Five International Orienteering Events to Take Note This Summer
by Raphael Mak
With the summer in full swing in the Northern Hemisphere (with Europe and its colossal share of orienteering devotees), the world’s most prominent orienteering events will take place with the top elites vying for medals.
Orienteering is not on the Summer Olympics programme (and there aren’t Olympics this year anyway); it kept on being denied inclusion into the programme each time in favour of some other more popular, spectator friendly sports (well, we aren’t that miserable considering that a sport as popular as squash also has yet make its way in!). Instead, orienteering is competed in the World Games, which consists of some recognised Olympic sports (those recognised by the International Olympic Committee) that aren’t included in the Olympic programme.
For those of you new to orienteering and not so familiar with the international events, here are a few to help you get started:
1. The World Games 2017 (25–27 July, Wrocław, Poland)
Similar to many events on the Olympics programme, participation is subject to a defined qualification quota scheme, so it’s truly an orienteering event at the highest level.
2. The Nokian Tyres World Orienteering Championships (30 June–8 July 2017, Tartu, Estonia)
The second year of Nokian Tyres’ (a Finnish vehicle tyre manufacturer) sponsorship of the World Orienteering Championships in foot orienteering, the Championships will take place this year in the university town of Tartu. Of note, the 13-time World Champion Thierry Gueorgiou is set to retire from elite competition after this year’s Championships.
3. The World Trail Orienteering Championships (10–15 July 2017, Birštonas, Lithuania)
Originally a discipline of orienteering intended for those with impaired movement, trail orienteering has gained momentum among many physically fit orienteers, and especially in Hong Kong. Trail orienteering is played by choosing the one marker (or none at all), out of one or more markers, that fits the given control description.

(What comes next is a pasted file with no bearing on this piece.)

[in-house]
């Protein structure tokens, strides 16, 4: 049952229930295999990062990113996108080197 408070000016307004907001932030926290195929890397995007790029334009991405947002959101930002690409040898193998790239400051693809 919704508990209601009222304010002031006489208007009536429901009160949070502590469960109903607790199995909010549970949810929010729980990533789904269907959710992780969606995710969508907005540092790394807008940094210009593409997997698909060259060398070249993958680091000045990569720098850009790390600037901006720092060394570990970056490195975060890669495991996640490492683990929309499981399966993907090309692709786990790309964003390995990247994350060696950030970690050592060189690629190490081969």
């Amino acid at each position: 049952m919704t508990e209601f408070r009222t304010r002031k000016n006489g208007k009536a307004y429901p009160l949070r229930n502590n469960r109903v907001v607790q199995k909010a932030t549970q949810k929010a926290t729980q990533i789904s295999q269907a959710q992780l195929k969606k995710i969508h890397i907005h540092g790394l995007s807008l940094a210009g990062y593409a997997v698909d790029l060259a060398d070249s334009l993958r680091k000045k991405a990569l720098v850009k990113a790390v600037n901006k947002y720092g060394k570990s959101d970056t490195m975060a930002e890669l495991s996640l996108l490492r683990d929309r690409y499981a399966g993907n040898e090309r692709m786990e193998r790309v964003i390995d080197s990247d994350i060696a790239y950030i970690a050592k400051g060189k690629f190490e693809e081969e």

Although not as “active” as foot orienteering and still has a long way to go to be on a par with it in terms of popularity, it’s a good idea that you pay attention to it as it becomes more well known.
On a side note, the World Mountain Bike Orienteering Championships will also take place in Lithuania, but in the capital Vilnius.
4. The Junior World Orienteering Championships 2017 (9–16 July 2017, Tampere, Finland)
The Junior World Orienteering Championships is a testing ground for many of the greatest names in orienteering to come. One example: Simona Aebersold (probably a great name in her own right already with 4 JWOC golds to date).
5. O-Ringen 2017 (22–28 July, Värmland, Sweden)
The focus of O-Ringen is not to watch: it’s to participate! The O-Ringen of Sweden is perhaps the most well known and participated multi-day orienteering event in the world, with a history of over 50 years and an annual participation in the tens of thousands. Taking place over five days, you can choose from different levels of courses at your liking (the main competition classes or the open classes). You can even register on-site — provided you have the air ticket to get to Sweden!